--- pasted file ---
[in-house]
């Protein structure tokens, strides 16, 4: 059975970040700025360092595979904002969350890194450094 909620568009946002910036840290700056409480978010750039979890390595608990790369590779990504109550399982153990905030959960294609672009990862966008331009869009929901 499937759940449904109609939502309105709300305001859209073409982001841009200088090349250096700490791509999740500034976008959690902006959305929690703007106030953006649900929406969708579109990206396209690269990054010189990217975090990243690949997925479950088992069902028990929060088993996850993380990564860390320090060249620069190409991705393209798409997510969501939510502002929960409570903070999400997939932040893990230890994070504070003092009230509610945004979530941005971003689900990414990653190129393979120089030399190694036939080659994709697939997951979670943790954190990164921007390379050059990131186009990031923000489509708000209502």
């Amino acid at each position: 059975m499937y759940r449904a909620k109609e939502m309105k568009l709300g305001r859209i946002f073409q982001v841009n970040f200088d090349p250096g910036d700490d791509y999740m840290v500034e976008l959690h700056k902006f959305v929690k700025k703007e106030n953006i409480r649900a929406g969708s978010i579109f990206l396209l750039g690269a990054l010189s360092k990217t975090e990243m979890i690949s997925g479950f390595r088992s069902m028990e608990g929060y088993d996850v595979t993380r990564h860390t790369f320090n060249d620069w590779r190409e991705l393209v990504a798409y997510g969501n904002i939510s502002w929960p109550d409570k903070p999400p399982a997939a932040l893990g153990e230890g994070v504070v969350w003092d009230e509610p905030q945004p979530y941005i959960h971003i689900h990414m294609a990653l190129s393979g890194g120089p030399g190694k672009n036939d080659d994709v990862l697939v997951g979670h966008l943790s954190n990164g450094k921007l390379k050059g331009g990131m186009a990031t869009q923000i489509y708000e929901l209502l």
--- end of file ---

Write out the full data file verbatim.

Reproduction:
[in-house]
């Protein structure tokens, strides 16, 4: 059975970040700025360092595979904002969350890194450094 909620568009946002910036840290700056409480978010750039979890390595608990790369590779990504109550399982153990905030959960294609672009990862966008331009869009929901 499937759940449904109609939502309105709300305001859209073409982001841009200088090349250096700490791509999740500034976008959690902006959305929690703007106030953006649900929406969708579109990206396209690269990054010189990217975090990243690949997925479950088992069902028990929060088993996850993380990564860390320090060249620069190409991705393209798409997510969501939510502002929960409570903070999400997939932040893990230890994070504070003092009230509610945004979530941005971003689900990414990653190129393979120089030399190694036939080659994709697939997951979670943790954190990164921007390379050059990131186009990031923000489509708000209502």
């Amino acid at each position: 059975m499937y759940r449904a909620k109609e939502m309105k568009l709300g305001r859209i946002f073409q982001v841009n970040f200088d090349p250096g910036d700490d791509y999740m840290v500034e976008l959690h700056k902006f959305v929690k700025k703007e106030n953006i409480r649900a929406g969708s978010i579109f990206l396209l750039g690269a990054l010189s360092k990217t975090e990243m979890i690949s997925g479950f390595r088992s069902m028990e608990g929060y088993d996850v595979t993380r990564h860390t790369f320090n060249d620069w590779r190409e991705l393209v990504a798409y997510g969501n904002i939510s502002w929960p109550d409570k903070p999400p399982a997939a932040l893990g153990e230890g994070v504070v969350w003092d009230e509610p905030q945004p979530y941005i959960h971003i689900h990414m294609a990653l190129s393979g890194g120089p030399g190694k672009n036939d080659d994709v990862l697939v997951g979670h966008l943790s954190n990164g450094k921007l390379k050059g331009g990131m186009a990031t869009q923000i489509y708000e929901l209502l």